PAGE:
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in the separation of Great Britain from those of her North American colonies with which she had been at war, the Indian missions in that country continued, and were extended under the management of the general government of the United States, as

well as of individual states within the Union. It is · unnecessary in these Notes to enter into detail as to

their exertions in this respect. The subject has often occupied the attention of their executive government, and of Congress, and the difficulties attending it have been apparent. There has been no want of zeal in those who have been employed in this object; it appears to have received every reasonable encouragement on the part of the American government; and has called forth the exertions and liberality of various societies, which have established themselves in different parts of the Union for the promotion of this important object.

President Monroe, in his inaugural speech (March 1821), adverted to the subject of those Indians who are placed under the protection of the United States. He observed, that the care of them had long been an essential part of the American system, but that unfortunately it had not been executed in a manner to accomplish all the objects intended by it. That they had been treated as independent nations, without their having any substantial pretension to that rank; this distinction flattering their

pride, retarding their improvement, and, in many instances, paving the way to their destruction. That the progress

of many of the American settlements had constantly driven the Indians back with almost the total sacrifice of the land, which they have been compelled to abandon. They have claims,” says he," on the magnanimity, and, I may add, on the justice of the nation, which we must all feel. We should become their real benefactors; we should perform the office of their Great Father, the endearing title which they emphatically give to the chief magistrate of our Union. Their sovereignty over vast territories should cease, in lieu of which the right of soil should be secured to each individual and his posterity in competent portions; and, for the territory thus ceded by each tribe, some reasonable equivalent should be granted, to be vested in permanent funds for the support of the civil government over them, and for the education of their children; for their instruction in the arts of husbandry, and to provide sustenance for them until they can provide it for themselves. My earnest hope is, that Congress will digest some plan, founded on these principles, with such improvements as their wisdom may suggest, and carry it into effect as soon as it may be practicable.”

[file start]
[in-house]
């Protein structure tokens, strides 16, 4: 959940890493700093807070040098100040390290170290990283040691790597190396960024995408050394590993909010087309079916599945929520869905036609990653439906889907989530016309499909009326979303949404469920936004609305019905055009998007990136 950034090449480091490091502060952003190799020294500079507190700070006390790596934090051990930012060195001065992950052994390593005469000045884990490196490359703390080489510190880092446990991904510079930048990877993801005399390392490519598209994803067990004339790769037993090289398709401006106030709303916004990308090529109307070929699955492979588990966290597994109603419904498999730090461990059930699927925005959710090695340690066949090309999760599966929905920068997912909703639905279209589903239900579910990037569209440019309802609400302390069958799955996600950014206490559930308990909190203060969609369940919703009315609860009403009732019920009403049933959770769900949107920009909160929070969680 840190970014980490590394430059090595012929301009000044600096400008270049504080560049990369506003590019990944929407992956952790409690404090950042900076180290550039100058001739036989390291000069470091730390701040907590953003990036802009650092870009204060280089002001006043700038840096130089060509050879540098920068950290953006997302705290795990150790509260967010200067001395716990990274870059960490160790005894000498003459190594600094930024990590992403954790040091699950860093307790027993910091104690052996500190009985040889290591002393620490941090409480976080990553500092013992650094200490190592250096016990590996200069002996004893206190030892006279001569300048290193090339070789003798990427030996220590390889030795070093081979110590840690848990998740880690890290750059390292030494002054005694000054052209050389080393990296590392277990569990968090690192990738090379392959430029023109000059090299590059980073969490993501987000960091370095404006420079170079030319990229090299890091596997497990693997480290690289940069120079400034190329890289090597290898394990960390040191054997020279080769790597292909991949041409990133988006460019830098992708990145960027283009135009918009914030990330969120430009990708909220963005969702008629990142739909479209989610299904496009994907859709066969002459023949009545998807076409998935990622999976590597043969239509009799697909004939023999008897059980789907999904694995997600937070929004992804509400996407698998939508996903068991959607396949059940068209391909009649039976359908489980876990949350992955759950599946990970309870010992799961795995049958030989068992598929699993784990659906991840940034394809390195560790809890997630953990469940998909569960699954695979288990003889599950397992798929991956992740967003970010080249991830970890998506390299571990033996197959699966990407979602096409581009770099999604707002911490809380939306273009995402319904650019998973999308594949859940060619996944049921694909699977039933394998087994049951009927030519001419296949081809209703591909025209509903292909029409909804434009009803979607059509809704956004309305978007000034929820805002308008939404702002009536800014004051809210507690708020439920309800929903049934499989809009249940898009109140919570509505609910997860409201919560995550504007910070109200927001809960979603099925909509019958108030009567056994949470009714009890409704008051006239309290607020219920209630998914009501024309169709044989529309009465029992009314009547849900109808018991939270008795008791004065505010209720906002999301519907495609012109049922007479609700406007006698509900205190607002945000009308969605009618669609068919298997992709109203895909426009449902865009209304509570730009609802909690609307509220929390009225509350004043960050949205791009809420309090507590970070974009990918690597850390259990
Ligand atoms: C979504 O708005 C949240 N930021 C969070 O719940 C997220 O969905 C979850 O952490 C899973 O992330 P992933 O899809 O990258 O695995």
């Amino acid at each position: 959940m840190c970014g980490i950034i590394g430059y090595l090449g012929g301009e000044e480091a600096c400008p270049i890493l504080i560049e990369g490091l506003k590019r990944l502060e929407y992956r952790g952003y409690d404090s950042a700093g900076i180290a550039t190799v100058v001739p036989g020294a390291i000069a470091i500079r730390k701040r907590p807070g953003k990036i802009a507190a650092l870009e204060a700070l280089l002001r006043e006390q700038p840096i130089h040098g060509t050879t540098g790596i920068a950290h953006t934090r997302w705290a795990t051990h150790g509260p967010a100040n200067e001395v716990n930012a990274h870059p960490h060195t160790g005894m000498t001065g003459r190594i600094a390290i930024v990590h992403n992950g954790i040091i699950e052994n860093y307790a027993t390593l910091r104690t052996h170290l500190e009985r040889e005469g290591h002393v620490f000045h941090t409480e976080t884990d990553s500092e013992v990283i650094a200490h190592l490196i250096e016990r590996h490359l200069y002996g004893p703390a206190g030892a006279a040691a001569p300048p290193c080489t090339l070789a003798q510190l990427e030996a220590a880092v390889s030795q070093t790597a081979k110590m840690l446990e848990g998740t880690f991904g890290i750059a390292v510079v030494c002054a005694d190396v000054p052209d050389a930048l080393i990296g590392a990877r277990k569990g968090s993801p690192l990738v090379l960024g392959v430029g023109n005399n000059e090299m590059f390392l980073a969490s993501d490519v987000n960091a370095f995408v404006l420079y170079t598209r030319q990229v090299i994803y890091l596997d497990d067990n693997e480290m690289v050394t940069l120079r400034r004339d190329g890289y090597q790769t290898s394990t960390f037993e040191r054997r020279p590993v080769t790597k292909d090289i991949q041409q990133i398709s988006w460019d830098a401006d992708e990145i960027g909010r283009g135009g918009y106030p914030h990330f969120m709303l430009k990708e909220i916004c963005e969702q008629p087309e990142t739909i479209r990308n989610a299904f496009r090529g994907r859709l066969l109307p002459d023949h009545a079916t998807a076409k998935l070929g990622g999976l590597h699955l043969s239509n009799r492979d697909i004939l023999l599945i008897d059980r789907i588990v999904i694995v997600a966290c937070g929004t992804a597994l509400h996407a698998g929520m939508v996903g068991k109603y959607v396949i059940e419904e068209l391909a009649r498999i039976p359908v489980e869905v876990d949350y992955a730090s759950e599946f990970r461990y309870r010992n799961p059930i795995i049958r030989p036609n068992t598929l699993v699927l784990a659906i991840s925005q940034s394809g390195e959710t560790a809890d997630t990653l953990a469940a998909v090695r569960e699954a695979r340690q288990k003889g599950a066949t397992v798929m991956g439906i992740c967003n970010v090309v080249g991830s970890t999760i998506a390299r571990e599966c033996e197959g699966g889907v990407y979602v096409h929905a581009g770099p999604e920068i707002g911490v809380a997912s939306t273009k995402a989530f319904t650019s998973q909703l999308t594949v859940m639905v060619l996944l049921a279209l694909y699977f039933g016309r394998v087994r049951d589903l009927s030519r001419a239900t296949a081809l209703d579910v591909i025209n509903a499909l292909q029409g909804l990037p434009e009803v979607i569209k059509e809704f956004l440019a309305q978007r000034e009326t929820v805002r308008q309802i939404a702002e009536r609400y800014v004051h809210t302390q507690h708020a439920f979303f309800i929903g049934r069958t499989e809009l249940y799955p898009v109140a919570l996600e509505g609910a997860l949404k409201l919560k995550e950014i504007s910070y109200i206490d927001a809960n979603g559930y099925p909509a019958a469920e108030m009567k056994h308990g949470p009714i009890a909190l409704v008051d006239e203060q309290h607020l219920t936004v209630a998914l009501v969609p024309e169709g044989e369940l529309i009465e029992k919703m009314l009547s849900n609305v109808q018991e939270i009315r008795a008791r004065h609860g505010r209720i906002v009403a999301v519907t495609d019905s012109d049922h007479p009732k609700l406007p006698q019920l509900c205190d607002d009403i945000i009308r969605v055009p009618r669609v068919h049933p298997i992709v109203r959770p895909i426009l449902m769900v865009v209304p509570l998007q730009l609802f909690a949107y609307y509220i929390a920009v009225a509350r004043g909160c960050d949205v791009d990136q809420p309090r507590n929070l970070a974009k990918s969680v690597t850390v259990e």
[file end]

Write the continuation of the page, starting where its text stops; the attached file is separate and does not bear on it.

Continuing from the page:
Shortly before this period, the government of

the United States had appointed the Reverend Dr. Morse to make a visit of observation and inspection among various Indian tribes, and to report to the President upon their circumstances and condition. Dr. Morse was at that time acting in some degree in a similar situation under commissions from the Scottish Society for the Propagation of Christian Knowledge, and from the Northern Missionary Society of the State of New York. His attention was now particularly directed to ascertain, as distinctly as possible, the actual state of the Indians in a moral, religious, and political view ; the nature and climate of the countries occupied by them; and the cuistoms, manners, and institutions of the native inhabitants.

His Report was laid before Congress in the spring of 1822, and was published in America in the course of the same year, with all its numerous accompanying documents. Dr. Morse states, that a great deal has been already done, and is now continuing to be effected, in several parts of the Union, for the benefit of the Indians ; and he recommends various measures as connected with their future civilization and improvement. The details contained in the Report are much too voluminous to be particularly remarked upon here: some parts of the work have already been adverted to, and a few others shall be afterwards

noticed. Among other suggestions, Dr. Morse recommended the formation of a society on a very extended scale — a plan which appears to have been since adopted

under the name of the “ American Society for promoting the Civilization and general Improvement of the Indian Tribes within the United States."

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CHAPTER XII.

RITE OF BAPTISM PROMISCUOUSLY ADMINISTERED TO

THE INDIANS OF NORTH AMERICA BY THE EARLY FRENCH MISSIONARIES – QUESTION RESPECTING IT SUBMITTED TO THE DOCTORS OF THE SORBONNE

SENTIMENTS OF NATURAL RELIGION ENTER

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THEIR CONVERSION, ARISING FROM THE RELIGIOUS DIFFERENCES AND DISPUTES AMONG THE

EUROPEANS.

In remarking upon the labours of the early Jesuit missionaries in the interior of North America, Charlevoix observes : " The fruits 'which they gathered in the first season were inconsiderable five or six baptisms of grown persons — but they consoled themselves with the happiness of having secured the eternal salvation of a great many children, who received the rites of baptism immediately before their death." * The accounts from the early Recollet missions are similar. Père le Caron, of that order, states, in 1624, “ We continue to send to heaven a great number of infants, and some dying adults whose hearts God seems to touch at their end, and whom we baptize without

* Charlevoix, Hist. de la Nouvelle France, liv. 5.

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